Jamil I. Chapman and his nephew Nasai J. Chapman allegedly used the darknet to import fentanyl and carfentanil from China to their residence in Montgomery County, Pennsylvania. Authorities announced that, in total, the men had ordered *fentanyl packages on seven occasions and received between 400 and 500 grams of the drugs.
The investigation began in 2017 after a neighbor reported the duo’s “suspicious” activity to the police. Police had recently responded to the apartment owned by one of the suspects when Jamil had overdosed on heroin. The police found heroin in his possession and evidence that he had been using the apartment to process fentanyl and carfentanil. Montgomery County District Attorney Kevin R. Steele said the Chapmans were the first alleged drug dealers who trafficked carfentanil in Montgomery County.
In September 8, 2017, Jamil had to report to Montgomery County Correctional Facility to serve a sentence for a crime unrelated to the fentanyl trafficking charges. Only three days later, the Lower Merion police returned to his apartment to gather evidence against the Chapman duo. They found “75 bags of heroin stamped “PLUTO,” court documents revealed. They called the product heroin but wrote that they believed the bags contained fentanyl. They also found Western Union money orders not unlike those used in jail as a replacement for cash.
That also found Jamil’s laptop that contained evidence of an undisclosed nature that indicated the men had used the darknet to purchase the drugs on several occasions; carfentanil; and six MoneyGram money order receipts. After gathering the evidence from the apartment, the police made their next and most important move. They accessed the recorded phone calls Jamil had placed to Nasai and others after he had reported to the correctional facility for his unrelated sentence. The recordings provided a wealth of information. While actively monitoring the man’s phone calls to Nasai, the police learned that he had rented another apartment prior to reporting the correctional facility.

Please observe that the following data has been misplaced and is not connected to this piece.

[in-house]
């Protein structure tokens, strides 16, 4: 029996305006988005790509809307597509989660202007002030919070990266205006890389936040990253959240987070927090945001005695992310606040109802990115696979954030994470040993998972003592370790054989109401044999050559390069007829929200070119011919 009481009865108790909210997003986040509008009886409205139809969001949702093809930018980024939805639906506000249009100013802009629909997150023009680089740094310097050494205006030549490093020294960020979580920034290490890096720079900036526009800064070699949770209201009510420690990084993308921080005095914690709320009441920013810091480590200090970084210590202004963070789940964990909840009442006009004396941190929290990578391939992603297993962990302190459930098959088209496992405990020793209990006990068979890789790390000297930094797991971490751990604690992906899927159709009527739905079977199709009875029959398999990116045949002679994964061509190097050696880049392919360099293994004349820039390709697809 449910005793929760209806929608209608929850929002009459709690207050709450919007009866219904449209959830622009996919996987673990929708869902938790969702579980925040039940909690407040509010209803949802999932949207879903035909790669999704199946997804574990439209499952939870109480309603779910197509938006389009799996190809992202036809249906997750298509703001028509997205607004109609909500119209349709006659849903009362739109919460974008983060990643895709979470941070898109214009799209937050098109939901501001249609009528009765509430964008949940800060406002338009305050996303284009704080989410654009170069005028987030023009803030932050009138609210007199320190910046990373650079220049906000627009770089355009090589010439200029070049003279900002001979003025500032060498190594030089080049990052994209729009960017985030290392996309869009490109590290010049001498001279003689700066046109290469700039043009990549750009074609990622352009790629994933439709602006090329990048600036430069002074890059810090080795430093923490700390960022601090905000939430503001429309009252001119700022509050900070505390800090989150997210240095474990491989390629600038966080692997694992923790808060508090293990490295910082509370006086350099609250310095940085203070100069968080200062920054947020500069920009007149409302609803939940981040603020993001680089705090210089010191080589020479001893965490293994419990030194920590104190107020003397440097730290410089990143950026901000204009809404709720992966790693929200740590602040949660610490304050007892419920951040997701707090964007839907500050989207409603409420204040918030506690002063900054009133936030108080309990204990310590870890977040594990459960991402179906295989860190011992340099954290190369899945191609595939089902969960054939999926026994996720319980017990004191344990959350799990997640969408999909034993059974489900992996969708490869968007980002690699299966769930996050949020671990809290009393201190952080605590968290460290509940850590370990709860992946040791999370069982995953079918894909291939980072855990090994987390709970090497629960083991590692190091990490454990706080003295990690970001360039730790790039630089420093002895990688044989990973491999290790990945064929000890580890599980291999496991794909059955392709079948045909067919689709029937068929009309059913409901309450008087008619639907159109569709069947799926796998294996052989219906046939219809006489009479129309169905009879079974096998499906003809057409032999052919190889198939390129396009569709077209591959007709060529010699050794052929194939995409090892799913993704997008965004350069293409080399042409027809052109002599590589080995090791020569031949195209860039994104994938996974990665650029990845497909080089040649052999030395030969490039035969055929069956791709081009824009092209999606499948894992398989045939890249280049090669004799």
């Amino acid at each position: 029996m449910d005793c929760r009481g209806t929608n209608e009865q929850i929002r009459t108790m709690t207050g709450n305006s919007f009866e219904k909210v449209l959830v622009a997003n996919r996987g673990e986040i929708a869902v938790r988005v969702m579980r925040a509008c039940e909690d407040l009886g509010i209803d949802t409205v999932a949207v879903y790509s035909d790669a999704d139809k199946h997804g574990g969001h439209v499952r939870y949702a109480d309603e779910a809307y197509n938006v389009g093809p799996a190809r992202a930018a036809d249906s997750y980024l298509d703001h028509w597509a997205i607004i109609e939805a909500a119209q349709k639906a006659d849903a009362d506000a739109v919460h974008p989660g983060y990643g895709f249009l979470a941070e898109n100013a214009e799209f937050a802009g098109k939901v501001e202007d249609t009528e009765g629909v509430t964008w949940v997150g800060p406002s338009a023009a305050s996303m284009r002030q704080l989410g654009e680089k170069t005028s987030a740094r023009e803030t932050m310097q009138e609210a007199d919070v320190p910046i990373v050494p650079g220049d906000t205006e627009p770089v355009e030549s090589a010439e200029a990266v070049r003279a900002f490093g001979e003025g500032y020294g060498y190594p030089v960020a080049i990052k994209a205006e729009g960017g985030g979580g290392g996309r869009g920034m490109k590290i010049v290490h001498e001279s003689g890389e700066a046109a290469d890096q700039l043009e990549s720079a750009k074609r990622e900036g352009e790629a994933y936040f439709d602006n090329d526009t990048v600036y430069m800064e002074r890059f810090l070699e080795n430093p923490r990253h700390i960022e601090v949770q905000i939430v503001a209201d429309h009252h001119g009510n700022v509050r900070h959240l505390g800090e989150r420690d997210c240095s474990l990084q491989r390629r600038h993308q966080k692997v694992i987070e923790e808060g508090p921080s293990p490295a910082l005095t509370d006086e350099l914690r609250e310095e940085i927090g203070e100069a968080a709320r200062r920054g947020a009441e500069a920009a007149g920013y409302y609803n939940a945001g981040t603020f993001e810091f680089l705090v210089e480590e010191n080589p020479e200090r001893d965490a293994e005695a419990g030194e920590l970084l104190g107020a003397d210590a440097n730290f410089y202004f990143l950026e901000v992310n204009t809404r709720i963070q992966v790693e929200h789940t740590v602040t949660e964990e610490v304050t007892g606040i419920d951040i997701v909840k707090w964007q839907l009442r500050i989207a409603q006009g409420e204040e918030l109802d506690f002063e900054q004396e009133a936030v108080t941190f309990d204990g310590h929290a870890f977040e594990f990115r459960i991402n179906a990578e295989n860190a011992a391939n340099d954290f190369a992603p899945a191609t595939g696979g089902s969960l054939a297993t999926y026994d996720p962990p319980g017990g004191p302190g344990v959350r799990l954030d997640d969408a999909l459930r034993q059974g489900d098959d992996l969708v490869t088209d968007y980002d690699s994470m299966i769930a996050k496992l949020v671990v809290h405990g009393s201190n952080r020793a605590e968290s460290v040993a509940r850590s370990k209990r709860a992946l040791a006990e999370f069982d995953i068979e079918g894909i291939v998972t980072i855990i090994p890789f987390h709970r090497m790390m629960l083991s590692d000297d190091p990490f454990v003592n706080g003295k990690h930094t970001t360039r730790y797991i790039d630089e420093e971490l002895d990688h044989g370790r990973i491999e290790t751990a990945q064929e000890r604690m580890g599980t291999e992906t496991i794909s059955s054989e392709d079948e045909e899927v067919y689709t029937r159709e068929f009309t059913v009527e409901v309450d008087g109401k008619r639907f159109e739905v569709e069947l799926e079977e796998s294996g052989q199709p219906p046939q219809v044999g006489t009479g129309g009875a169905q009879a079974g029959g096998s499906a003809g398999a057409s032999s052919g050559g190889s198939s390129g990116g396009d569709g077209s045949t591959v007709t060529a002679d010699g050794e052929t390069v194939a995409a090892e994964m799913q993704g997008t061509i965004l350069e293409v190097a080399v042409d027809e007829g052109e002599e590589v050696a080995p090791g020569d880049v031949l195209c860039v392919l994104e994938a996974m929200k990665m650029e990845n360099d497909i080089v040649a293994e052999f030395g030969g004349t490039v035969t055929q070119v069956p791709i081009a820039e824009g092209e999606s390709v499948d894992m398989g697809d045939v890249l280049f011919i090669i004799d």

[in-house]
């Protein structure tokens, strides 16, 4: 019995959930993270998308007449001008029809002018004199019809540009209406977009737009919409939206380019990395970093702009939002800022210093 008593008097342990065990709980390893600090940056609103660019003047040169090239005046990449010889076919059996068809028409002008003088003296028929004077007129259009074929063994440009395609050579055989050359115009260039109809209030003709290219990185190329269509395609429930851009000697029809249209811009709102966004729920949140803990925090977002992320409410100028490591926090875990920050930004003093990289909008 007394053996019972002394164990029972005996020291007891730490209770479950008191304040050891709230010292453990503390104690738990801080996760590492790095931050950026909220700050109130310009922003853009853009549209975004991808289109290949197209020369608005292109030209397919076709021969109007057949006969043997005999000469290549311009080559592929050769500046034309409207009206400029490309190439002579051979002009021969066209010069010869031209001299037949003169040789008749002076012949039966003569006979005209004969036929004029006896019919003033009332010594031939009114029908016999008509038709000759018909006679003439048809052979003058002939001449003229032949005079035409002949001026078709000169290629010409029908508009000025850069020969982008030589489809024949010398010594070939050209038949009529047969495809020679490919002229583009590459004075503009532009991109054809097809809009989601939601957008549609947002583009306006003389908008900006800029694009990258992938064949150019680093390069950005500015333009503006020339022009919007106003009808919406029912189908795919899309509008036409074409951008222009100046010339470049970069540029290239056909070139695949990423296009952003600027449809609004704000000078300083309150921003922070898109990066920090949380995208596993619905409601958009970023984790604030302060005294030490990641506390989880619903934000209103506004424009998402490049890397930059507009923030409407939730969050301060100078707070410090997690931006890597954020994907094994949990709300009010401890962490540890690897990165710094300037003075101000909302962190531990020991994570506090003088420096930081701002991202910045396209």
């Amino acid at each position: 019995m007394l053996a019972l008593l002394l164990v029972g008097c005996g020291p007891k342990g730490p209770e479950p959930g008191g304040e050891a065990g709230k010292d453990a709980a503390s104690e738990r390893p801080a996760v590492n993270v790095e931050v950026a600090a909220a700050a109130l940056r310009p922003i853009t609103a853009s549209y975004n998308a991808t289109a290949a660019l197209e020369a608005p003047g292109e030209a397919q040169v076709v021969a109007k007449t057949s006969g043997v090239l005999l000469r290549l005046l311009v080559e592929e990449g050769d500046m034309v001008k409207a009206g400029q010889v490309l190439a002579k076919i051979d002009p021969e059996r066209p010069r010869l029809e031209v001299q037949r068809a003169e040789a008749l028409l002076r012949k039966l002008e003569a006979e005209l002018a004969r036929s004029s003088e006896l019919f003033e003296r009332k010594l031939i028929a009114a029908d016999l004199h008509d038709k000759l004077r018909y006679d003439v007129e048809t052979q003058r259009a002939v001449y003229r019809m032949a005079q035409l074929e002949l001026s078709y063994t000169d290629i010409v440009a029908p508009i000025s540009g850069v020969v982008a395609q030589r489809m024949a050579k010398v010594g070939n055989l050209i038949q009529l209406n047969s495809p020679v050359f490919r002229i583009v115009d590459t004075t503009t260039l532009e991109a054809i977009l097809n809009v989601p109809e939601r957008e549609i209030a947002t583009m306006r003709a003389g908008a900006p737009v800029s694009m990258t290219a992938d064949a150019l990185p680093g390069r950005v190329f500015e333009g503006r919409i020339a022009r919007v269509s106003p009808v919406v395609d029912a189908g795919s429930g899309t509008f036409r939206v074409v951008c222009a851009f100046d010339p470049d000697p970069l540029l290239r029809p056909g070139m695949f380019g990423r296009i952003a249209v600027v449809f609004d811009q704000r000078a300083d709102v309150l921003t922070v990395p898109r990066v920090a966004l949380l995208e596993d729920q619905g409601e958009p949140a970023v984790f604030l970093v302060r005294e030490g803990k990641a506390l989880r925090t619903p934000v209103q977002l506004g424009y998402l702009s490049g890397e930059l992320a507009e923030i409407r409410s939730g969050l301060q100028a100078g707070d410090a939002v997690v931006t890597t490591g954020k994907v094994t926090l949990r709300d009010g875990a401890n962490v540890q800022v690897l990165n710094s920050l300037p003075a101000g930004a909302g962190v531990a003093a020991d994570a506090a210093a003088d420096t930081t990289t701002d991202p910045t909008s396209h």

Phones inside jails, prisons, and PDCs in the United States do not function in a way that encourages illicit conversation. Prosecutors have used recorded phone calls from jail against criminals for years. Even phone calls to an inmate’s attorney are recorded—with a handful of exceptions. Those recordings are still protected and the authorities can only listen to them if they suspect the conversation involved escape or other immediately relevant information. Any other phone call, though, is fair game. With the exception of jails where attorney’s are able to
During the monitoring of Jamil’s phone calls, the police learned that Jamil and Nasai had ordered 100 grams of fentanyl and expected the package to arrive at Jamil’s newly rented apartment. U.S. Customs and Border Protection officers intercepted the package at JFK International Airport and confirmed the package’s contents: 99 grams of fentanyl. One month later, investigators discovered that the duo had ordered another package of fentanyl. This time the package contained 200 grams of the potent opioid. U.S. Customs stopped the second package.
According to Montgomery County District Attorney Kevin R. Steele, both men were arraigned before District Court Judge Karen Zucker on several charges related to their alleged fentanyl and carfentanil operation. Both men received possession with intent to distribute charges, corrupt organizations charges, unlawful use of a communications device, and dealing with the proceeds of a crime.The judge set the bail at $250,000. Nether could post bail and both will remain in jail until their preliminary hearing in early April.